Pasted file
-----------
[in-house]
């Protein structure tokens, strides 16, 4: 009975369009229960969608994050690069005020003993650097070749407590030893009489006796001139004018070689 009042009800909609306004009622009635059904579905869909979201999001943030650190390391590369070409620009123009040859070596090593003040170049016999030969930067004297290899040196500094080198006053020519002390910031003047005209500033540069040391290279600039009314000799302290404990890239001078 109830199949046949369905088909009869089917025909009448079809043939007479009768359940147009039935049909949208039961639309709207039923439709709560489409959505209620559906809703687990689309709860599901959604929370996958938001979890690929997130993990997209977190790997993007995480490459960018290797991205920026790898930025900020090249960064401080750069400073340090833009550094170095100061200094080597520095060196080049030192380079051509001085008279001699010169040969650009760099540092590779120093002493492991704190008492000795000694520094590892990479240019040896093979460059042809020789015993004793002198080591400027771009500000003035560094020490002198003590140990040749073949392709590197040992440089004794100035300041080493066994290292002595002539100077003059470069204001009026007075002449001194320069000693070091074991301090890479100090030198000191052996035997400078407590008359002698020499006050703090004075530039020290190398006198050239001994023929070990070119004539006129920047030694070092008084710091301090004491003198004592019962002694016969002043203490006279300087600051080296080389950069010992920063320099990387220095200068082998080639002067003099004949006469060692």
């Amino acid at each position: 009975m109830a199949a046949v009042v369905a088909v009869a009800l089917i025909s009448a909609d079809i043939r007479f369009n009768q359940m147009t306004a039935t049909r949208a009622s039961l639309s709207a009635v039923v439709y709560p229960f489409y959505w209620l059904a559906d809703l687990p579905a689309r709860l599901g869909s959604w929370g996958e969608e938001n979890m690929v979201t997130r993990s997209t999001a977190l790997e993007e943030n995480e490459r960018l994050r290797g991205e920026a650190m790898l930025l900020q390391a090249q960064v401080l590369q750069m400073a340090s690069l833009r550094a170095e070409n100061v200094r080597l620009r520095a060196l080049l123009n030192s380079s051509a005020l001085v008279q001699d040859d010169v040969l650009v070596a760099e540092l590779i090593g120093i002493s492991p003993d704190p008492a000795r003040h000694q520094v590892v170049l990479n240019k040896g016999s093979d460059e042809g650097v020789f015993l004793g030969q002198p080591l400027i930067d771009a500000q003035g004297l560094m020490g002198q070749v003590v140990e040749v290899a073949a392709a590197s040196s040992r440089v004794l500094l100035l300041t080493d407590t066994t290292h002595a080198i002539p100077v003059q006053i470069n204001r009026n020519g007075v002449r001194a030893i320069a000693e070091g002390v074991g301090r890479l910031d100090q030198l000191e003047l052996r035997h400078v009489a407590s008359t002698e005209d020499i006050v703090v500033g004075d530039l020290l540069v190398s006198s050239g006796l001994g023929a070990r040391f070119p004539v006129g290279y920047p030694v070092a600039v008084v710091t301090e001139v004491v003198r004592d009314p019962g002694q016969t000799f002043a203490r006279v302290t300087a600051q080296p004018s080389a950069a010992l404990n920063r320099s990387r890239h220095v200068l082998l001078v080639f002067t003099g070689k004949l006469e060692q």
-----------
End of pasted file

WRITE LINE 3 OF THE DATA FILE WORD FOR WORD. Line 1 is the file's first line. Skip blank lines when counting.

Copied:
């Amino acid at each position: 009975m109830a199949a046949v009042v369905a088909v009869a009800l089917i025909s009448a909609d079809i043939r007479f369009n009768q359940m147009t306004a039935t049909r949208a009622s039961l639309s709207a009635v039923v439709y709560p229960f489409y959505w209620l059904a559906d809703l687990p579905a689309r709860l599901g869909s959604w929370g996958e969608e938001n979890m690929v979201t997130r993990s997209t999001a977190l790997e993007e943030n995480e490459r960018l994050r290797g991205e920026a650190m790898l930025l900020q390391a090249q960064v401080l590369q750069m400073a340090s690069l833009r550094a170095e070409n100061v200094r080597l620009r520095a060196l080049l123009n030192s380079s051509a005020l001085v008279q001699d040859d010169v040969l650009v070596a760099e540092l590779i090593g120093i002493s492991p003993d704190p008492a000795r003040h000694q520094v590892v170049l990479n240019k040896g016999s093979d460059e042809g650097v020789f015993l004793g030969q002198p080591l400027i930067d771009a500000q003035g004297l560094m020490g002198q070749v003590v140990e040749v290899a073949a392709a590197s040196s040992r440089v004794l500094l100035l300041t080493d407590t066994t290292h002595a080198i002539p100077v003059q006053i470069n204001r009026n020519g007075v002449r001194a030893i320069a000693e070091g002390v074991g301090r890479l910031d100090q030198l000191e003047l052996r035997h400078v009489a407590s008359t002698e005209d020499i006050v703090v500033g004075d530039l020290l540069v190398s006198s050239g006796l001994g023929a070990r040391f070119p004539v006129g290279y920047p030694v070092a600039v008084v710091t301090e001139v004491v003198r004592d009314p019962g002694q016969t000799f002043a203490r006279v302290t300087a600051q080296p004018s080389a950069a010992l404990n920063r320099s990387r890239h220095v200068l082998l001078v080639f002067t003099g070689k004949l006469e060692q």